Finney resigned as a pastor from the 'Chatham Street Chapel' on March 13, 1836, and joined the new 'Broadway Tabernacle Church' in April that year.
Continuing with his literary works, Finney published every week in the 'New York Evangelist.' His 'Sermons on Important Subjects' was also released that year.
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In April 1837, he resigned as a pastor from the 'Broadway Tabernacle Church.' That year, his 'Lectures to Professing Christians' was published as a book.
Finney left New York in 1837, to become a minister of Oberlin's first 'Congregational Church,' closely related to the 'Oberlin College,' where he served as the president from 1851 to 1866.
In 1840, his 'Views of Sanctification and Skeletons of a Course of Theological Lectures' was published in Oberlin, Ohio.
In 1842, he preached revivals in Rochester, New York; the ‘Marlborough Chapel’ in Boston; and Providence, Rhode Island.
In December 1843, Finney preached at the ‘Marlborough Chapel’ in Boston and shared his experiences, known as the “Great Enlargement.”
In 1844, he delivered his first services as a pastor at the 'First Congregational Church of Christ' in Oberlin.
His 'Lectures on Systematic Theology' (Vol. 2), which is an elaborate version of his belief in the perfectibility of man, was written and published in 1846, while the third volume was published the following year.
In 1848, Finney's 'Guide to The Savior' was published. In November 1849, he began preaching in England. Before leaving England, he published his 'One Volume of Systematic Theology.'
In August that year, Finney was elected the president of 'Oberlin College.' Till April 1852, he preached revivals at the 'Broadway Tabernacle,' Hartford, Connecticut, and the 'Brooklyn Plymouth Congregational Church.'
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Finney resigned as the president of 'Oberlin College' in August 1865. His 'The Character, Claims, and Practical Workings of Freemasonry' was published in 1869.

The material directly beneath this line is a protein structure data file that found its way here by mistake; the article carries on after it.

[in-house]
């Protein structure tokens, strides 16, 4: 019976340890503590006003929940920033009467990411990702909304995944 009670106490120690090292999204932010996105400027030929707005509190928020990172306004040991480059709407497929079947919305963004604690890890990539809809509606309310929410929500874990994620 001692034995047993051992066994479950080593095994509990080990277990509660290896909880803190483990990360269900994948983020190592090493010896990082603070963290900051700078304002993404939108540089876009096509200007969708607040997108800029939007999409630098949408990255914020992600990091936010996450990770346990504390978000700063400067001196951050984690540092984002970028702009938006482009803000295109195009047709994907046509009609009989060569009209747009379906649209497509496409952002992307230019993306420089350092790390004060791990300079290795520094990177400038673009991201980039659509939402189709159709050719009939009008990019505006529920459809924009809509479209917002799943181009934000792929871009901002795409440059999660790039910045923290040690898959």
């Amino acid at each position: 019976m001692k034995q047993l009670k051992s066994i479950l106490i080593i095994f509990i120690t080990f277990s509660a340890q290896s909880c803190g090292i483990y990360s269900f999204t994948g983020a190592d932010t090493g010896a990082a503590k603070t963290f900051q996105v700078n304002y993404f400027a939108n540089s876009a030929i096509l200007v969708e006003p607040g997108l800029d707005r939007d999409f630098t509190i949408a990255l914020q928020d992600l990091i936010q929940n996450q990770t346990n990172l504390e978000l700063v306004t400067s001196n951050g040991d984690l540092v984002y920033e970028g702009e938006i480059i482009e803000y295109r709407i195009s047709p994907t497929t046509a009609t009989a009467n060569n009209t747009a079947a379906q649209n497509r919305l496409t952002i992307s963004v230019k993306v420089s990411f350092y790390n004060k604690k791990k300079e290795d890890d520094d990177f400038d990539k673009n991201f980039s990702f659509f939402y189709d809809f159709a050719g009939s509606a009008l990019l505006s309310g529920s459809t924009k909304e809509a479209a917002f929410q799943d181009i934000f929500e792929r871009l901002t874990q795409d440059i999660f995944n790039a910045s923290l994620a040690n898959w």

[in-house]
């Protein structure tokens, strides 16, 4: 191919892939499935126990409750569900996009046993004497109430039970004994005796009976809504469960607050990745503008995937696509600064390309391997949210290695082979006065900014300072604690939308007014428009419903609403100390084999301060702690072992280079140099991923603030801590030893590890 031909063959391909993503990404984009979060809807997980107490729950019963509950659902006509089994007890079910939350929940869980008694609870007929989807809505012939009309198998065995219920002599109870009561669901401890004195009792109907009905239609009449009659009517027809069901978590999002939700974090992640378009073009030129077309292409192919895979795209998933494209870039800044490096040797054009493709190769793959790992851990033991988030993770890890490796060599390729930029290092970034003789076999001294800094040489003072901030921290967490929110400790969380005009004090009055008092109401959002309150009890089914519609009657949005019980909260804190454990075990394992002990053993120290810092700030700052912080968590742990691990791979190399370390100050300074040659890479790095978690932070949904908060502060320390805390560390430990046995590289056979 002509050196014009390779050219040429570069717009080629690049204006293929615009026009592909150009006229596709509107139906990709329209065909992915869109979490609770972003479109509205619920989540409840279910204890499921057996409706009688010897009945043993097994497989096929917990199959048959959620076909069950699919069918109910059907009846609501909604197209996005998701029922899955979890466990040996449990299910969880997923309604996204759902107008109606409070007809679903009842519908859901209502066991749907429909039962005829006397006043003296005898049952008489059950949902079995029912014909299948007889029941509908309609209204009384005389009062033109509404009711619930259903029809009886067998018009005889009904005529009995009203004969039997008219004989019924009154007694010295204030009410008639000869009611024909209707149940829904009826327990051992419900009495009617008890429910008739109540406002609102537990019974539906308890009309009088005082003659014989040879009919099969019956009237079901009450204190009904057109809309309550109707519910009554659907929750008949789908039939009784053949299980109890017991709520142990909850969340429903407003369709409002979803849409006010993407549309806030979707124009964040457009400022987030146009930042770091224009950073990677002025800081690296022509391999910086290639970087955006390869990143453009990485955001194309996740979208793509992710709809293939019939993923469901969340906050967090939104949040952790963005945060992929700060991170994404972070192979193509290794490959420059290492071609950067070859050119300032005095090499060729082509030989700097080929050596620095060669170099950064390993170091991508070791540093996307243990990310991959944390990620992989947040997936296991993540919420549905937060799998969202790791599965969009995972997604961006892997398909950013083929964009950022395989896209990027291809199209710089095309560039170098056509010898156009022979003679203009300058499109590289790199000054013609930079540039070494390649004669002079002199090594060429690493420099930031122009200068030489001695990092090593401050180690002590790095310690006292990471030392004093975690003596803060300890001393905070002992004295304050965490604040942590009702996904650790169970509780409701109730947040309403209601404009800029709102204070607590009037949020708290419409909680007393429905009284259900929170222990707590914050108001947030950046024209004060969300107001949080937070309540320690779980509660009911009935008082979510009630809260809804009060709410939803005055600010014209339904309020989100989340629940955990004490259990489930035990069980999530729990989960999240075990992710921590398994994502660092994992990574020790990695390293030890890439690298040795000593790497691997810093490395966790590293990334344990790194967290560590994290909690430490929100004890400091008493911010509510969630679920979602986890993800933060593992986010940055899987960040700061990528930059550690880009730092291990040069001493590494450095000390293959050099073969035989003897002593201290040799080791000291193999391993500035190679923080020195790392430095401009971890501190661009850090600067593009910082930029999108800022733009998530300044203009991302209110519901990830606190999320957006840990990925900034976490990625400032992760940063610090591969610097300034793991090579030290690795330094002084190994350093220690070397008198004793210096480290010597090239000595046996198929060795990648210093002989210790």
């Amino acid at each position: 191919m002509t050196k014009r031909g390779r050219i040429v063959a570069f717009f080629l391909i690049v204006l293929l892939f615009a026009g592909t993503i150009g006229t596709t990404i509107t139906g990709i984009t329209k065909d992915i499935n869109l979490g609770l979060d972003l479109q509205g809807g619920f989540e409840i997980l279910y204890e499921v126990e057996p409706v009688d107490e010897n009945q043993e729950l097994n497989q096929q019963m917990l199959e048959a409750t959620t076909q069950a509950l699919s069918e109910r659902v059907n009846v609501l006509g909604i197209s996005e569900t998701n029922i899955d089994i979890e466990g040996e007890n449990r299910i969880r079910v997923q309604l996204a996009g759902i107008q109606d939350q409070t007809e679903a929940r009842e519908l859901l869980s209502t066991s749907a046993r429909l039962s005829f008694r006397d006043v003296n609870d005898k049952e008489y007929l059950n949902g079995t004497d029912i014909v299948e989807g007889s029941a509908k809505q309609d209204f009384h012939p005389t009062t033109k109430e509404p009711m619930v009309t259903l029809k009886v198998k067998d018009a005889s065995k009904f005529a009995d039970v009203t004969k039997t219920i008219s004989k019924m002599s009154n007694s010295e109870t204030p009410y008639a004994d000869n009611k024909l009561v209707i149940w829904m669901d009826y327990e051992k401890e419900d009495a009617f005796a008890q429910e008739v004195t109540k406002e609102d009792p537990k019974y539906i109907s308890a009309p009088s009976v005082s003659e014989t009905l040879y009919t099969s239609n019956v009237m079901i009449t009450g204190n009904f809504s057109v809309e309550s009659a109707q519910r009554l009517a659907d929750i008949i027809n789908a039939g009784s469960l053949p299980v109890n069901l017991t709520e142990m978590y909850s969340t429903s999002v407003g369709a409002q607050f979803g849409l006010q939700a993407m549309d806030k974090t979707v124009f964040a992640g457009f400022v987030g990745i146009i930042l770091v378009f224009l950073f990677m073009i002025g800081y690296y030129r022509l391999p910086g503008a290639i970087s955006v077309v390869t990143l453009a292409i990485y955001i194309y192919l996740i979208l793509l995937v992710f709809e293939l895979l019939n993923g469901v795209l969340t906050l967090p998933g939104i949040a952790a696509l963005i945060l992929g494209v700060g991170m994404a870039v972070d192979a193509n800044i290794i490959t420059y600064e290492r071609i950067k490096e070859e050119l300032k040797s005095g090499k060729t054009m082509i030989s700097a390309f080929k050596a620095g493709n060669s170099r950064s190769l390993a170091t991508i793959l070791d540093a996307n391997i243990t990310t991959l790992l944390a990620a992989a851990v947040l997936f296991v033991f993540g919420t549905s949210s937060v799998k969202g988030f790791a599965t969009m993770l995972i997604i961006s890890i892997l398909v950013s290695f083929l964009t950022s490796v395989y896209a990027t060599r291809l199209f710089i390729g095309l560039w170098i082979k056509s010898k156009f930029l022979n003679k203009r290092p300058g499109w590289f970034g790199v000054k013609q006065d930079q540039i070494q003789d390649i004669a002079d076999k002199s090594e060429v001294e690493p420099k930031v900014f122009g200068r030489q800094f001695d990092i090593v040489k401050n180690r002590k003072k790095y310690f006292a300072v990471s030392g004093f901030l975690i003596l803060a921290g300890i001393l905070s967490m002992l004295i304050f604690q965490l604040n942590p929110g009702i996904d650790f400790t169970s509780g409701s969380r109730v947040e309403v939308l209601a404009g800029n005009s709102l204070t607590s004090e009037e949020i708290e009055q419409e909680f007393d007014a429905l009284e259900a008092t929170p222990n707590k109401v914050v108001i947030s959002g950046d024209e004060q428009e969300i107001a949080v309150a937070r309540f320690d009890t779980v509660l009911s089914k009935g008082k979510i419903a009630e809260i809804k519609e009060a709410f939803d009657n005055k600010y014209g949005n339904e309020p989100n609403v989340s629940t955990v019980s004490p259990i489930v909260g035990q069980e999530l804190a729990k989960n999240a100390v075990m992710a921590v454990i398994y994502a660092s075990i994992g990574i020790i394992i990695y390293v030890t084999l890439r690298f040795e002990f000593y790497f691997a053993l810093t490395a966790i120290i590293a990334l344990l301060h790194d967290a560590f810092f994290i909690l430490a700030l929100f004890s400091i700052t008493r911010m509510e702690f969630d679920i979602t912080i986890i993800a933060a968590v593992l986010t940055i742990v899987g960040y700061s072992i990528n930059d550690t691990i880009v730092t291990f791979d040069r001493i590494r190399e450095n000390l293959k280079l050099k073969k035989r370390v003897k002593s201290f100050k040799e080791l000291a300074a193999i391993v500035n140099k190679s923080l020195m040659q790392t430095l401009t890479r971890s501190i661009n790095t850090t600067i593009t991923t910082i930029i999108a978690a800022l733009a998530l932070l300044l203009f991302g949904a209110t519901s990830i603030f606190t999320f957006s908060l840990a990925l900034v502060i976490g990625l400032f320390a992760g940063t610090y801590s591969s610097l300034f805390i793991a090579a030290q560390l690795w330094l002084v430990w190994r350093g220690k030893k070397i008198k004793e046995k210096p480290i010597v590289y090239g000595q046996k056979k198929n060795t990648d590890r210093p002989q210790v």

In November 1871, he delivered a speech at the 'National Congregational Council' in Oberlin. Finney retired as a pastor of the 'First Congregational Church' in May 1872.
In 1874, he spoke at the 'National Congregational Church.' His last pastoral theology class was held in July 1875.
Beliefs & Revival Ways
Finney abstained from alcohol throughout his life. He condemned the "sin of slavery." A major portion of his preaching focused on the value of charitable and philanthropic projects.
His innovative impromptu preachings and the revolutionary ways of conducting religious meetings popularized him among the masses. His preachings brought in some modern changes, as women started praying aloud in public meetings (along with men). He also promoted reservation of a place to perform and receive prayers (for those thinking of embracing Christianity) and public criticism of individual names in sermons and prayers.
Finney's preachings also focused on conversion. He encouraged the converts to dedicate themselves to disinterested benevolence and selfless efforts to build the kingdom of God on earth.
He believed that Christians had the capability to eradicate sins and bring in the “Millennium,” which would begin before Christ's “Second Coming.”
Finney also promoted the doctrine of perfectionism. He believed that complete faith in Christ would bring in the "second blessing of the Holy Spirit" that would help the believers in attaining a higher level of sanctification, hence reaching the true Christian perfection. Finney suggested obedience to God's law and loving God and one's neighbors as the ultimate ways to reach Christ.
However, he never believed in or taught sinless perfection. He said that even sanctified Christians were not immune to committing a sin. He believed that Christians were capable of losing their salvation.
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Finney was heavily involved with the abolitionist movement. He abolished slavery from the pulpit and regarded the practice as "great national sin." This led to his revolutionary decision to refuse Holy Communion to slaveholders.
As a New School Presbyterian and inspired by influential Protestant theologian Nathaniel William Taylor, Finney never advocated Calvinist theology. Instead, he taught people to have free will to choose salvation.
He believed in the capabilities of preachers to conduct impactful revivals.
Some of his known disciples were Theodore Weld, John Humphrey Noyes, and Andrew Leete Stone.
Family, Personal Life & Death
Finney initially married Lydia Root Andrews, in 1824, in Jefferson County. She was a prominent social reformer and an evangelical revivalist during the “Second Great Awakening.” She was also the founder of the ‘New York Female Moral Reform Society.' They had four daughters, Helen Clarissa, Julia, Sarah, and Delia, and two sons Charles Beman and Frederick Norton.
Lydia died in 1847. The following year, Finney married Elizabeth Ford Atkinson in Ohio. She died in 1863. In 1865, he married Rebecca Allen Rayl.
Finney's father, Sylvester Finney, died on June 26, 1842.
Finney breathed his last on August 16, 1875, in Oberlin, Ohio.